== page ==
GLAA endorses HPV Vaccination and Reporting Act
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GLAA endorses HPV Vaccination and Reporting Act


GAY AND LESBIAN ACTIVISTS ALLIANCE OF WASHINGTON
Fighting for Equal Rights Since 1971
P. O. Box 75265
Washington, D.C. 20013
(202) 667-5139

Testimony on Bill 17-0030,

The HPV Vaccination and Reporting Act of 2007

Before the Committee on Health

February 9, 2007


Good morning, Chairman Catania, Councilmembers and fellow citizens.

My name is Bob Summersgill. I am representing the Gay and Lesbian Activists Alliance of Washington, D.C. (GLAA), the oldest continuously active gay and lesbian civil rights organization in the country.

We are in favor of this legislation and we thank you, Chairman David Catania, and Councilmember Cheh for introducing it, and Councilmembers Barry, Brown, Evans, Graham, Gray, Mendelson, Schwartz, Wells for co-sponsoring.

According to the Centers for Disease Control and Prevention, HPV is the most common STD in the United States, infecting 6.2 million people every year, and D.C. has the highest rates in the country with similarly high rates of cervical cancer. The Mautner Project for Women with Cancer and the American Cancer Society (ACS) report that lesbians have higher rates of cervical cancer than other women. This adds to the high rates of cervical cancer for lesbians in D.C.

ACS states that the best defense against cancer is prevention and early detection. Routine pap smears have had a significant impact in reducing cervical cancer, but combined with immunization those rates should drop much further, sparing thousands of women and their families from cervical cancer. Unfortunately it may take decades to see the results of vaccinations of children today, but the sooner we start the better.

The vaccine has so far only been approved by the U.S. Food and Drug Administration (FDA) for girls and women, but it has been approved for boys and men in Australia and the European Union for boys. It would be a good idea to include in this legislation the option for the Mayor to extend the vaccination requirement to boys if the FDA makes that approval.

The benefits of immunizing boys are twofold. First, it would a limit a vector for infections of unvaccinated women; and second it would help reduce the incidence of anal cancer for both men and women. Anal cancer is caused by the same HPV strains that cause cervical cancer. It is most common in men who have histories of receptive anal intercourse; however, it can affect anyone. There is an annual rate of about 35 cases per 100,000 in the U.S., but that figure nearly doubles in people living with HIV. While D.C. has the highest infection rates in the country for both HPV and HIV, anything that we can do to reduce these rates will be a significant benefit for all of us.

Another section of law that should be addressed by this committee as part of an overall strategy to reduce sexually transmitted diseases, whether or not in this legislation, is the current requirement for a marriage that each partner get a syphilis test. This dates back to pre-World War II days when that disease was epidemic and incurable. While syphilis is still a problem, it is a relatively minor one thanks to antibiotics. Required medical testing for marriage licenses needs to be either eliminated as outdated and ineffective, or updated to cover the current STD health risks including HPV, HIV, and Hepatitis B and C.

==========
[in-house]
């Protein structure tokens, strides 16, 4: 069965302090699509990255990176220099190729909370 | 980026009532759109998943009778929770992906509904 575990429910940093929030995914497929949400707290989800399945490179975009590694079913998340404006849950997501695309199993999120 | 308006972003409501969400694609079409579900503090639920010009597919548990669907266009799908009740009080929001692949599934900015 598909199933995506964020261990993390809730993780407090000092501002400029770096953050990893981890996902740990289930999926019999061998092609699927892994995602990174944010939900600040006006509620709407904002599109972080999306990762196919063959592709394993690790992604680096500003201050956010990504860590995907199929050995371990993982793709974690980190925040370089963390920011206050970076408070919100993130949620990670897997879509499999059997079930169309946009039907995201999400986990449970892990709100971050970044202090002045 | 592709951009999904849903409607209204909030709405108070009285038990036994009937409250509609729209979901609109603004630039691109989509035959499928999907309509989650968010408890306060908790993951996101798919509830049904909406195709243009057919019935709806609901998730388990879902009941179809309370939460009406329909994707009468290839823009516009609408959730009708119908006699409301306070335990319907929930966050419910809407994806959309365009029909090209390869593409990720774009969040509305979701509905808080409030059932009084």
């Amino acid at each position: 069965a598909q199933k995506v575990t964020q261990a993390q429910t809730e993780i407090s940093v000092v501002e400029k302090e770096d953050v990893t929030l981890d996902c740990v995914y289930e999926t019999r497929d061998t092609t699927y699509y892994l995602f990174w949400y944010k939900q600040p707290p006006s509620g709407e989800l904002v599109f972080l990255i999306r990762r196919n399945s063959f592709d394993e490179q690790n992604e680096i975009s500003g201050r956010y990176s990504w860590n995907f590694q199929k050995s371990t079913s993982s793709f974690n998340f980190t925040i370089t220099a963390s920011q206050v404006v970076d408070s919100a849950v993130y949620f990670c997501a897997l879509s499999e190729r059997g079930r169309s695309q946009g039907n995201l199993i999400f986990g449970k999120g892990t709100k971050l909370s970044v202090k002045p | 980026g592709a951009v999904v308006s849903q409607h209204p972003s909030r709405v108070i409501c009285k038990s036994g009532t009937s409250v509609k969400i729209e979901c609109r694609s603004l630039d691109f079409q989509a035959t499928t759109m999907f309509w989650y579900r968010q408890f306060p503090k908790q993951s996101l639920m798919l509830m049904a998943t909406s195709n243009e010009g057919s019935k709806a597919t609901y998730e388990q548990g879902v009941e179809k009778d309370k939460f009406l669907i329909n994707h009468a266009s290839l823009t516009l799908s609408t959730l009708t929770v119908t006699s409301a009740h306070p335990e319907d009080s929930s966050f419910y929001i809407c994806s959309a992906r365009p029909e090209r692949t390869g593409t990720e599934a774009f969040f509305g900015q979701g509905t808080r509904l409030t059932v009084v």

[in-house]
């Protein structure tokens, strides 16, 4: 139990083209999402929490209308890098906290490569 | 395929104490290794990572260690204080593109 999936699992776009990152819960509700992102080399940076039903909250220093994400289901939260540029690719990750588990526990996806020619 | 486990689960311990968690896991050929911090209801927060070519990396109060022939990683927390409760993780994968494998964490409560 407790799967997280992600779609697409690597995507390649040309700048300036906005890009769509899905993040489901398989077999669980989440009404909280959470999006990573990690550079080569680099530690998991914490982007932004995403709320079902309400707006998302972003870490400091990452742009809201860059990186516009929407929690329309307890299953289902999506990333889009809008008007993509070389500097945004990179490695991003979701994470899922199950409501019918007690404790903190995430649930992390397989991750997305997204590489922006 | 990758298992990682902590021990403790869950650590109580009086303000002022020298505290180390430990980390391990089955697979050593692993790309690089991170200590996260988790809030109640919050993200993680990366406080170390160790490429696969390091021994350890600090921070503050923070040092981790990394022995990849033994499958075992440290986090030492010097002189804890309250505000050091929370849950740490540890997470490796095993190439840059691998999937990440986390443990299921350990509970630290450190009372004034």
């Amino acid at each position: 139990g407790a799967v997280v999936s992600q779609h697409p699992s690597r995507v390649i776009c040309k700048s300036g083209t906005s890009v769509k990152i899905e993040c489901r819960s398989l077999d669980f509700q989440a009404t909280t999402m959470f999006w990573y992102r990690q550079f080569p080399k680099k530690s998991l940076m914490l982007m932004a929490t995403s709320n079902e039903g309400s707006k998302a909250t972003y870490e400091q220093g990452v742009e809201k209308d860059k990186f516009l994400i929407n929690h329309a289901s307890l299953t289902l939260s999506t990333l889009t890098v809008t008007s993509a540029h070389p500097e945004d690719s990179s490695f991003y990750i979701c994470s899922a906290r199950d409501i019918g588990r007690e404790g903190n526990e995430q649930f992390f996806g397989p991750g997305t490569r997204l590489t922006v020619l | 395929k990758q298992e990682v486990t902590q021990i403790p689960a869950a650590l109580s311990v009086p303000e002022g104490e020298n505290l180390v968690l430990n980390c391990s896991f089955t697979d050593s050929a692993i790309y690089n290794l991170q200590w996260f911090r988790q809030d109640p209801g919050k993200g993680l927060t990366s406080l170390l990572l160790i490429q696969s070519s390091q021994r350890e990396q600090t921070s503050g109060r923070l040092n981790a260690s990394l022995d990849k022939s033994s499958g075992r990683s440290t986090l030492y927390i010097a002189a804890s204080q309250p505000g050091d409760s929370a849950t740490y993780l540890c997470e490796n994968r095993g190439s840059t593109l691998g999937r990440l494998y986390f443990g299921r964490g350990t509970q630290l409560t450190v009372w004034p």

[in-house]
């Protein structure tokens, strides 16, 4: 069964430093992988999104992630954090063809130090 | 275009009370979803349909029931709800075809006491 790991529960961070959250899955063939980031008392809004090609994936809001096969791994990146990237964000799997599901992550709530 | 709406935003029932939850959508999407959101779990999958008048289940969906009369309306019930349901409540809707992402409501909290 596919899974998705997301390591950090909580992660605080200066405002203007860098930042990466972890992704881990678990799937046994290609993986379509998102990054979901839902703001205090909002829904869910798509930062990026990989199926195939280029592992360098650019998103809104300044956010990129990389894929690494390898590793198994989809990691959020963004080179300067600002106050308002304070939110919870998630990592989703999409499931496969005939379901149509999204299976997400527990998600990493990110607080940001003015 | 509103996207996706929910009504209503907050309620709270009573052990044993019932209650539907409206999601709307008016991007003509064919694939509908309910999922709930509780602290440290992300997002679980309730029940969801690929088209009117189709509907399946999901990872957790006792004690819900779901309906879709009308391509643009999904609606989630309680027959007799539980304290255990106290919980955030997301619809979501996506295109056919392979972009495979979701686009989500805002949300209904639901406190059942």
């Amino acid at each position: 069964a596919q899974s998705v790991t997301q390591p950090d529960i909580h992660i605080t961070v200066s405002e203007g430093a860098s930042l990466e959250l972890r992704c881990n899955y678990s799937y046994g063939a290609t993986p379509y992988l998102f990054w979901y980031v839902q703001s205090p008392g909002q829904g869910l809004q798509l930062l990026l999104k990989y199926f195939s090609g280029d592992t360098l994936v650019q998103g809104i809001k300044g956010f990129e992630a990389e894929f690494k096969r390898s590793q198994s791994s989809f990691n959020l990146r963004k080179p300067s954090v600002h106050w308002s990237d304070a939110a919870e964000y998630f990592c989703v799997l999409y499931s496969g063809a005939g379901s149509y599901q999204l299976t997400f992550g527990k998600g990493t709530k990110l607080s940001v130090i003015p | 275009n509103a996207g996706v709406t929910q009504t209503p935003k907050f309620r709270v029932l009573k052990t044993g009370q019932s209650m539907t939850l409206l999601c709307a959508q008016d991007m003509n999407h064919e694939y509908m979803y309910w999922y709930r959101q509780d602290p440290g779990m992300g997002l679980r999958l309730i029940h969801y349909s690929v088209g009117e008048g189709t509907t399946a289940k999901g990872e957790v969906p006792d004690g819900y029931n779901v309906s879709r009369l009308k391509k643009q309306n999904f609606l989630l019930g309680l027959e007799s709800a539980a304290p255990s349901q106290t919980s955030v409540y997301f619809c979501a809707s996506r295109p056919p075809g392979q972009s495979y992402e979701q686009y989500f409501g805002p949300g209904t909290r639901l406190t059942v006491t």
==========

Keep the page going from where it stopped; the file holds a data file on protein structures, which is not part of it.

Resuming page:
§ 46-417. Premarital blood tests; statement regarding test to be filed with application.
No application for a marriage license shall be received unless there shall be filed therewith a statement or statements, upon a form prescribed by the Mayor of the District of Columbia, signed by: (1) a person in the District of Columbia certified by the Department of Human Services as duly qualified to administer and interpret a standard laboratory blood test; (2) a physician licensed to practice medicine or osteopathy in the District of Columbia, a state, or a territory or possession of the United States; or (3) a commissioned medical officer in the military service or in Public Health Service of the United States; that the applicant has submitted to a standard laboratory blood test within 30 days prior to the filing of such application, and that, in the opinion of such certified person, physician, or medical officer, based upon the result of that test, the applicant is not infected with syphilis in a stage of that disease in which it can be transmitted to another person. Such statement shall not disclose the technical data upon which it is based. Any such statement shall include the name of the person or laboratory administering the test, the name of the test administered, the exact name of the applicant, and the date of the test.

The language of the existing law prohibits issuing a marriage license if the disease is still communicable. If we add other diseases—or allow the Department of Health to decide which diseases pose a sufficient health risk that they warrant testing—the issuance of a license should be allowed if the individual is being treated for the disease, and consents to disclosure to the intended spouse. Of course we would also support the same testing requirement for domestic partnerships.

Thank you, I am available to answer any questions that you may have.


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All rights reserved. GLAA, P.O. Box 75265, Washington, DC 20013